On Sunday July 8th a group of Guild members took their tools and raw materials to the Farmers Institute to show the public how the ancient crafts of spinning and weaving are still practiced and enjoyed. A table loom provided absorbing entertainment for visitors
of all ages. Some of the younger ones were fascinated by drop spindles and asked to learn how they worked. In about 15 minutes they were able to make yarn to take home.
Sheep’s wool is easy to come by on Salt Spring : qiviut (musk ox fibre) and cashmere (the soft undercoat from goats) less so. Very few spinners have the opportunity to try these very expensive and exotic fibres, and without specific instruction on how to spin them they might waste valuable product. Not any more. On the morning of November 30th Mary Padden and Cheryl Huseby gave a talk to Guild members, and in the afternoon taught the secrets of handling these very short fibres to five spinners at Sandra Hodgins’ studio. Small quantities of both fibres were supplied to participants for a modest fee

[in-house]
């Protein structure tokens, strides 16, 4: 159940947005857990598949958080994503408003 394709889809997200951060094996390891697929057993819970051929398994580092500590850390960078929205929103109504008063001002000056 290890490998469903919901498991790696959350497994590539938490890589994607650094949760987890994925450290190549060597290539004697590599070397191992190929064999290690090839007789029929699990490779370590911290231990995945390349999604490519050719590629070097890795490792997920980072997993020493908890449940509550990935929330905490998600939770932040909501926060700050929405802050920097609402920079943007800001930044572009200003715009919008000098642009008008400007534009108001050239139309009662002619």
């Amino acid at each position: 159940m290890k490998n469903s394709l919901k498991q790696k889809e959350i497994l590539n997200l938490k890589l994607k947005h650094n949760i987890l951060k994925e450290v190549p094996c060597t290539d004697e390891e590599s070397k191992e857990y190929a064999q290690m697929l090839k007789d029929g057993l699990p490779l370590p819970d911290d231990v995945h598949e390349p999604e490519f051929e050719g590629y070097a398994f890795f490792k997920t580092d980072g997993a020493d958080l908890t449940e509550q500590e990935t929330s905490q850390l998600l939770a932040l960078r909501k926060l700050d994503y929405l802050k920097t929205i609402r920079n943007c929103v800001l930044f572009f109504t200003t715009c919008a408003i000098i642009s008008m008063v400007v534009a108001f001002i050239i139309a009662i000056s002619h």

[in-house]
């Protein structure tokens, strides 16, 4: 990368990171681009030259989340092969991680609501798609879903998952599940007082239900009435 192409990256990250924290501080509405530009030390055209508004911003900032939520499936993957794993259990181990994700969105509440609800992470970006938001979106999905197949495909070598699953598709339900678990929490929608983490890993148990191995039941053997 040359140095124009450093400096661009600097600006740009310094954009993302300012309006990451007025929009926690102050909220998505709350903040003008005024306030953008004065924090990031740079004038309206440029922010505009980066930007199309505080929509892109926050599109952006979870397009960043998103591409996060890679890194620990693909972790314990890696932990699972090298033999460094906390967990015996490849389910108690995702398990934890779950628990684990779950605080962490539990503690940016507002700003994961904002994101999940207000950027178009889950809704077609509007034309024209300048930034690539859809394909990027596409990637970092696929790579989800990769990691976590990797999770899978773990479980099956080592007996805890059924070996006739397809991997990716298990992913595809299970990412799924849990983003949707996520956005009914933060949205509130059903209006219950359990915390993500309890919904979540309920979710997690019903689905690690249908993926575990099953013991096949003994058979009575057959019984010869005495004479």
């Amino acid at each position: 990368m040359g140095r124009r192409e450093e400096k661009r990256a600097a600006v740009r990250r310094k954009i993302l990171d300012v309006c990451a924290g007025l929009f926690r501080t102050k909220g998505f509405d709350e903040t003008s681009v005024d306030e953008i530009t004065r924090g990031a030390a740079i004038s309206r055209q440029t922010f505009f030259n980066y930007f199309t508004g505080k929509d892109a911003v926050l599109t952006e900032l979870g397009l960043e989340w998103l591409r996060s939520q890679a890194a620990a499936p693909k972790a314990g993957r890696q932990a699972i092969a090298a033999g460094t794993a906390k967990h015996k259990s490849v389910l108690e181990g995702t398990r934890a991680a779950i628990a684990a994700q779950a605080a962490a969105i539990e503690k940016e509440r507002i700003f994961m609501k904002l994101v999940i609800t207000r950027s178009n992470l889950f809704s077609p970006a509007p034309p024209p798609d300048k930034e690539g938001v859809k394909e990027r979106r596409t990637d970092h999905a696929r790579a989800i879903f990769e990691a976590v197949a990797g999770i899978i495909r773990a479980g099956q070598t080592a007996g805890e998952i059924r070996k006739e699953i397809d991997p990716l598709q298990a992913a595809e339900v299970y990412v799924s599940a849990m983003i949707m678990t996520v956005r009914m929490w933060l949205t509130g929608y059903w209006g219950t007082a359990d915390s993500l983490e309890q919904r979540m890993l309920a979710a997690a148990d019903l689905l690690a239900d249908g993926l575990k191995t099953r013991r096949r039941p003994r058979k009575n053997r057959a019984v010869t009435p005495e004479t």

Harvesting these fibres is very labour intensive. To get all of one year’s growth it’s necessary to comb the fibre out of the fleece, at the time of year when it is naturally released, but has not yet fallen out and been lost. Musk oxen in captivity in Alaska have become accustomed to human contact, and some, like 16 year old Scarlett, even submit to combing without protest.
To inquire about repeats of this workshop write to Contact Us.
A group of weavers and spinners got together on December 2nd to dress a tree at the Harbour House Hotel. The decorations were made at the last morning meeting of the year at Artspring, using oddments from members’ stashes. The theme of the meeting was festive season traditions.
Over the July long weekend, the guild won a third prize for our west coast themed booth at the Association of North West Weavers’ Guild conference at the University of Victoria. We had decided a year ago that we would all make boots as Saltspring is the home of the Gumboot Gala. Then we had to figure out to display our handiwork and, of course, shoes are stored on shoe trees so we made some trees.
- the trees being ‘planted’ on our island
- the tree bark being nuno felted
- the trees sprouting boots
- pick up on mock satin, from Alison Irwin’s class